Obama reaches out to deliver assurance to Jewish voters
BOCA RATON, Fla. - The man in the yarmulke who identified himself as "from Brooklyn to Boca" took several minutes to itemize some of Barack Obama's most controversial associations - the Michigan imam he met on a campaign trip, the Arab-studies professor with whom he has been friendly - before it became clear that he had less of a question than a demand. He wanted a list of the candidate's Jewish, pro-Israel acquaintances.
"Are there people who will vouch for me?" Obama said, trying to rephrase the most combative inquiry he encountered during a town hall meeting at B'nai Torah, a conservative synagogue in Boca Raton. "I have to be very cautious about this, because remember the old stereotype: Someone says, 'I'm not prejudiced because some of my best friends are Jewish.' "
Obama nonetheless started listing names, from a top fund-raiser to a longtime Illinois political mentor, but it quickly became evident that he had come to vouch for himself. Beneath a giant chandelier in a ballroom typically used for bar and bat mitzvah receptions, Obama attested to his "unshakeable commitment" to Israel's security and took issue with President Jimmy Carter's personal diplomacy, declaring "we should only sit down with Hamas if they renounce terror."
Above all, Obama offered a display of his personal familiarity with Jewish culture - recalling a summer-camp counselor who taught him about Zionism, and the role Jewish authors have played in his intellectual formation - as he declared "we will always have a special relationship," appearing for a moment to speak interchangeably about Israel and the American Jewish community.
Obama said "one of the most painful things" about the campaign has been the hints of a rift between the political interests of Jews and blacks, and he promised to be "one of the vehicles by which we can rebuild those bonds." He later compared reports of racist sentiment against him on the part of Jews to the anti-Semitism he has fought in the black community. "That sense of a common kinship of a people who have been uprooted, a people who have been on the outside - that strikes me as the very essence of what we should be fighting for," Obama said.
While Obama has met in small gatherings with Jewish leaders in Cleveland and Philadelphia, this was the first time he did so in a large-scale public forum. South Florida's Jewish population is among the nation's largest and most visible, and one with which he has rarely communicated directly, thanks to his decision to respect the Democratic National Committee's boycott of the state's January primary.
"The who's-who of Boca is here," marveled Nancy Gilbert, an Israel-tour operator whose husband, Mark, is a major Obama fund-raiser. "People in the Jewish community want to be assured that he is not a strong supporter of the state of Israel, but an unequivocal supporter of the state of Israel. Senator Obama's been saying that all along but he hasn't had the chance to have a public forum here."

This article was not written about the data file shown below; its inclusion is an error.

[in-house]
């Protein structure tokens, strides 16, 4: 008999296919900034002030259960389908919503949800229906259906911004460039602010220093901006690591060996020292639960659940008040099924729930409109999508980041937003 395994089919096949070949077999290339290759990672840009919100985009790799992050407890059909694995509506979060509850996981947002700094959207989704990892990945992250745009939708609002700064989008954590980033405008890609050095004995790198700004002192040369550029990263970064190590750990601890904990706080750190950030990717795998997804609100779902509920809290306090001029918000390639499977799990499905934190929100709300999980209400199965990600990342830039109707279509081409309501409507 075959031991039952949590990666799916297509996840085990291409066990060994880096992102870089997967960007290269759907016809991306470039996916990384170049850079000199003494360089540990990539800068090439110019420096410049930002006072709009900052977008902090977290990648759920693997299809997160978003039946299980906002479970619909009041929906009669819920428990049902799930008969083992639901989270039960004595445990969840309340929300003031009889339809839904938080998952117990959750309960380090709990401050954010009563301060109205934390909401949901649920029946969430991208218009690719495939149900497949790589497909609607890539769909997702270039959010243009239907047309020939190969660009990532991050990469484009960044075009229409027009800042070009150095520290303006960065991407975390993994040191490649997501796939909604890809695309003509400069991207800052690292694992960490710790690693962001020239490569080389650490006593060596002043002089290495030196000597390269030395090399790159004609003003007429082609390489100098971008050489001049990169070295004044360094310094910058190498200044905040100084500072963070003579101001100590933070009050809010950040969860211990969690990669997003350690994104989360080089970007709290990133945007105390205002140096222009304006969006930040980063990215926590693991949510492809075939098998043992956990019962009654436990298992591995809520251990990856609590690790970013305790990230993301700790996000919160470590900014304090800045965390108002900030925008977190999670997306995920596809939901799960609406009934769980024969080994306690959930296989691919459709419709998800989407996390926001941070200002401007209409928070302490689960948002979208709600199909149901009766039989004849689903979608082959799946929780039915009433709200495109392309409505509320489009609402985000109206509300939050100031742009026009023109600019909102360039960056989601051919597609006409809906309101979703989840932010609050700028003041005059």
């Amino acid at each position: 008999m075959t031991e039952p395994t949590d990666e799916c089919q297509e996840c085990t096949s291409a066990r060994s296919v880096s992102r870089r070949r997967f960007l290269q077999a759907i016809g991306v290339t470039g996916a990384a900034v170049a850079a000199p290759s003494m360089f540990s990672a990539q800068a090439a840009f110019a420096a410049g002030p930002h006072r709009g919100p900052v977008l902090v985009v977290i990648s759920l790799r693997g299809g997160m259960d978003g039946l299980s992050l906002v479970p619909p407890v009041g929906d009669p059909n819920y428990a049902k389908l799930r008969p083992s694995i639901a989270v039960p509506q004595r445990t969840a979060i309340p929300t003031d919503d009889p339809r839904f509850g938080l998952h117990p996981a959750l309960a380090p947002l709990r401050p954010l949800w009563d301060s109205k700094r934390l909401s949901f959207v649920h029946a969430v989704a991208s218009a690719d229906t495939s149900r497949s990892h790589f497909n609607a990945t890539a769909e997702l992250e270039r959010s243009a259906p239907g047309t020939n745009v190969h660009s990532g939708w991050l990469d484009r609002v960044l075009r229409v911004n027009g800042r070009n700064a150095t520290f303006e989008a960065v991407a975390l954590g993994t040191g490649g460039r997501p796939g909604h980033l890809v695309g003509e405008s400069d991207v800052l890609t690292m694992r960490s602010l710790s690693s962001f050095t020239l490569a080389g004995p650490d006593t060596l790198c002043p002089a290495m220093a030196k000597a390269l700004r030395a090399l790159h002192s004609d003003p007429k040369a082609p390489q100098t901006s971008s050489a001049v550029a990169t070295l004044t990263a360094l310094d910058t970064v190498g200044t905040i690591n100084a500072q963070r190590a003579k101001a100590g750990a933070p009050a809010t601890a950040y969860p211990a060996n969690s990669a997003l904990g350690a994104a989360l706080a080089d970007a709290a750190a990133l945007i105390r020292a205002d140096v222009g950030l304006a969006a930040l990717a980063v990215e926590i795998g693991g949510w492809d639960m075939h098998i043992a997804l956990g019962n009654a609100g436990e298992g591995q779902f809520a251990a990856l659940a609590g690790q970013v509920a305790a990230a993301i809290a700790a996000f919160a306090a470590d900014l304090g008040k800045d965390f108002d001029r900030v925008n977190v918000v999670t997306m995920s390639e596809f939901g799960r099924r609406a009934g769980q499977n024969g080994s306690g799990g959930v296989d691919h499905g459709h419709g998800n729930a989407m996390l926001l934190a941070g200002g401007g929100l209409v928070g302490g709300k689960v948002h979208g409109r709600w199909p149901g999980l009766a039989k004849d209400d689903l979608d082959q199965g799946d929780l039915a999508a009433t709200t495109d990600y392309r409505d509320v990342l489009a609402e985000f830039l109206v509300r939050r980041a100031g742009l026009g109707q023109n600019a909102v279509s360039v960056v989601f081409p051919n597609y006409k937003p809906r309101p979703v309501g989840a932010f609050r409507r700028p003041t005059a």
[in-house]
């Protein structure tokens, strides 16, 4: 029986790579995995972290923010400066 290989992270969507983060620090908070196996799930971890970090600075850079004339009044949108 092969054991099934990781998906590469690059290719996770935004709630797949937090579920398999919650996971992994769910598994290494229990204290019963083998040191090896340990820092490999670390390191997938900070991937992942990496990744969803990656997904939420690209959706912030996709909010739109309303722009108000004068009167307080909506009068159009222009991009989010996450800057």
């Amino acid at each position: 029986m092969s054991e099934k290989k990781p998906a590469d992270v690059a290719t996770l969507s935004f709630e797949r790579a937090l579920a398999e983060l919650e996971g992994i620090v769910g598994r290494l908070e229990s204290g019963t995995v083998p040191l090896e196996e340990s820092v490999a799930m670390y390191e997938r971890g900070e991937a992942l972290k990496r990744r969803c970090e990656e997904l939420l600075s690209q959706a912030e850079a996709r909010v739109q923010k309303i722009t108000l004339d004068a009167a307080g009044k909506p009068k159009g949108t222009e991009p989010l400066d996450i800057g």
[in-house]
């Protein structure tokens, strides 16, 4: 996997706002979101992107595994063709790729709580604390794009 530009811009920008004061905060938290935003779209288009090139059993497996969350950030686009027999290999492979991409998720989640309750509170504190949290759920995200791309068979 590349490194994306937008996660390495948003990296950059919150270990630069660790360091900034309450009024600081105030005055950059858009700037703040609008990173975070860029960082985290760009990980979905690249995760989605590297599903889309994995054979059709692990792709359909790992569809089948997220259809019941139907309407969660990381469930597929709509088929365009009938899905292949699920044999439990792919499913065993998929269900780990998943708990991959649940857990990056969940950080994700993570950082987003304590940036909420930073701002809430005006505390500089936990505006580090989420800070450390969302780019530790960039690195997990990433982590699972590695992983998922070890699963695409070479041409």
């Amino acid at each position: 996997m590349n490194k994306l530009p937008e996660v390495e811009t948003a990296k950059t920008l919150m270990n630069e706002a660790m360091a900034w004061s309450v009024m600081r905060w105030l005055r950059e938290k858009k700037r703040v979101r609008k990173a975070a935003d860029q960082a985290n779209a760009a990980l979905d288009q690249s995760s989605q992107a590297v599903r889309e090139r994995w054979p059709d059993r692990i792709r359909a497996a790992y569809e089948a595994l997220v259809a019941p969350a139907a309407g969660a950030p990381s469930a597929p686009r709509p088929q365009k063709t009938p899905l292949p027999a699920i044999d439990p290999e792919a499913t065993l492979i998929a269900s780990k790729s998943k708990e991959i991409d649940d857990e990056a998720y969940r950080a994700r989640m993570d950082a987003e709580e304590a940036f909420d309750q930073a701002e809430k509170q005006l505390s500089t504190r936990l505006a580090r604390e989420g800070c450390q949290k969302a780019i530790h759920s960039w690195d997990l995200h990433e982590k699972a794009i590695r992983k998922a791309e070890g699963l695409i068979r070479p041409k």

Tickets to the event were distributed by local rabbis and Jewish groups. An organizer said the crowd of 1,400 included supporters of Hillary Clinton, John McCain, and Obama - the last group recognizable by buttons on their lapels featuring Obama's name spelled with Hebrew characters.
"I come from a dialectical tradition," said David Steinhardt, the congregation's rabbi. "I appreciate an open conversation, the ability to talk to people and disagree with them. There's a lot of rumor and innuendo that can be dispelled with an open conversation."
At one point, Obama responded point by point to fliers he said had been distributed outside the event, with talking points raised by the Republican Jewish Coalition, a national group that greeted Obama's visit with ads in local papers questioning his commitment to Israel.
"It's no surprise that he came to a shul in Florida to work the Jewish community - it's very clear they've got to try to do damage control," said Matt Brooks, the coalition's executive director, using the Yiddish word for synagogue.
Obama has suffered on multiple fronts with Jewish voters, who polls have suggested support him at lower levels than past Democratic nominees. His insistence on greater diplomacy with nations like Iran and Syria have led critics, including McCain and Clinton, to question his foreign-policy acumen, particularly in the Middle East.
At the same time, rumors have persisted about Obama - most prominently, that he is a Muslim and that he is allied with critics of Israel - on the Internet and by word-of-mouth here among retirement-community residents and synagogue-goers.
"The Jewish community here is made up largely of older people - not to suggest they're gullible, but maybe they don't delve into the fine points," said Michael Gora, a lawyer active in county politics who said he had been neutral in the primaries but will support Obama as the nominee.
Obama likened the rumors to money scams that also thrive online. "We don't believe that stuff when it comes over e-mail. Why do we believe that when it comes to me?" Obama said to laughs.